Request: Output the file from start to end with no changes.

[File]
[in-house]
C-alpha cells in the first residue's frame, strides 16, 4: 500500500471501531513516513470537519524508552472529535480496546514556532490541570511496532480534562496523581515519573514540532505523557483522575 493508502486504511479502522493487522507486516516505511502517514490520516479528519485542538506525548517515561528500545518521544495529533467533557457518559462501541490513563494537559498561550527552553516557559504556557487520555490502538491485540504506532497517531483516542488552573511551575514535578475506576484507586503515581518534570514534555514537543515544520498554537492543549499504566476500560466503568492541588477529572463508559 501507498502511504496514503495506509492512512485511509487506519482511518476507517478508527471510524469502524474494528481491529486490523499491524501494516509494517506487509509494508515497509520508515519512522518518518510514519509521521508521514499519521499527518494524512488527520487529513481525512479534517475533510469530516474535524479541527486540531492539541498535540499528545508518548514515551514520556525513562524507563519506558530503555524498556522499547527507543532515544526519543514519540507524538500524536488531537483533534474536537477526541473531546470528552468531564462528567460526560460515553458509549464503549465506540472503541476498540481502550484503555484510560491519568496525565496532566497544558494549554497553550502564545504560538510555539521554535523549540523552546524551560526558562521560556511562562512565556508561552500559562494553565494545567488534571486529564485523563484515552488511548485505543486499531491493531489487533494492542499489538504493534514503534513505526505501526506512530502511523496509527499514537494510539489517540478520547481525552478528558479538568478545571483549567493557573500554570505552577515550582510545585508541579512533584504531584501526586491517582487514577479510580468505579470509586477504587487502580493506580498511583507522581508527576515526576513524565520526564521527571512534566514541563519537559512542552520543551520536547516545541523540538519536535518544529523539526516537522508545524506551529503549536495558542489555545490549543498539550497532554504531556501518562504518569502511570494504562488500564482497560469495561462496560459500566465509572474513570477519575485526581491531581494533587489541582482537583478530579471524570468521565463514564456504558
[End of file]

[in-house]
C-alpha cells in the first residue's frame, strides 16, 4: 500500500471501531513516513470537519524508552472529535480496546514556532490541570511496532480534562496523581515519573514540532505523557483522575 493508502486504511479502522493487522507486516516505511502517514490520516479528519485542538506525548517515561528500545518521544495529533467533557457518559462501541490513563494537559498561550527552553516557559504556557487520555490502538491485540504506532497517531483516542488552573511551575514535578475506576484507586503515581518534570514534555514537543515544520498554537492543549499504566476500560466503568492541588477529572463508559 501507498502511504496514503495506509492512512485511509487506519482511518476507517478508527471510524469502524474494528481491529486490523499491524501494516509494517506487509509494508515497509520508515519512522518518518510514519509521521508521514499519521499527518494524512488527520487529513481525512479534517475533510469530516474535524479541527486540531492539541498535540499528545508518548514515551514520556525513562524507563519506558530503555524498556522499547527507543532515544526519543514519540507524538500524536488531537483533534474536537477526541473531546470528552468531564462528567460526560460515553458509549464503549465506540472503541476498540481502550484503555484510560491519568496525565496532566497544558494549554497553550502564545504560538510555539521554535523549540523552546524551560526558562521560556511562562512565556508561552500559562494553565494545567488534571486529564485523563484515552488511548485505543486499531491493531489487533494492542499489538504493534514503534513505526505501526506512530502511523496509527499514537494510539489517540478520547481525552478528558479538568478545571483549567493557573500554570505552577515550582510545585508541579512533584504531584501526586491517582487514577479510580468505579470509586477504587487502580493506580498511583507522581508527576515526576513524565520526564521527571512534566514541563519537559512542552520543551520536547516545541523540538519536535518544529523539526516537522508545524506551529503549536495558542489555545490549543498539550497532554504531556501518562504518569502511570494504562488500564482497560469495561462496560459500566465509572474513570477519575485526581491531581494533587489541582482537583478530579471524570468521565463514564456504558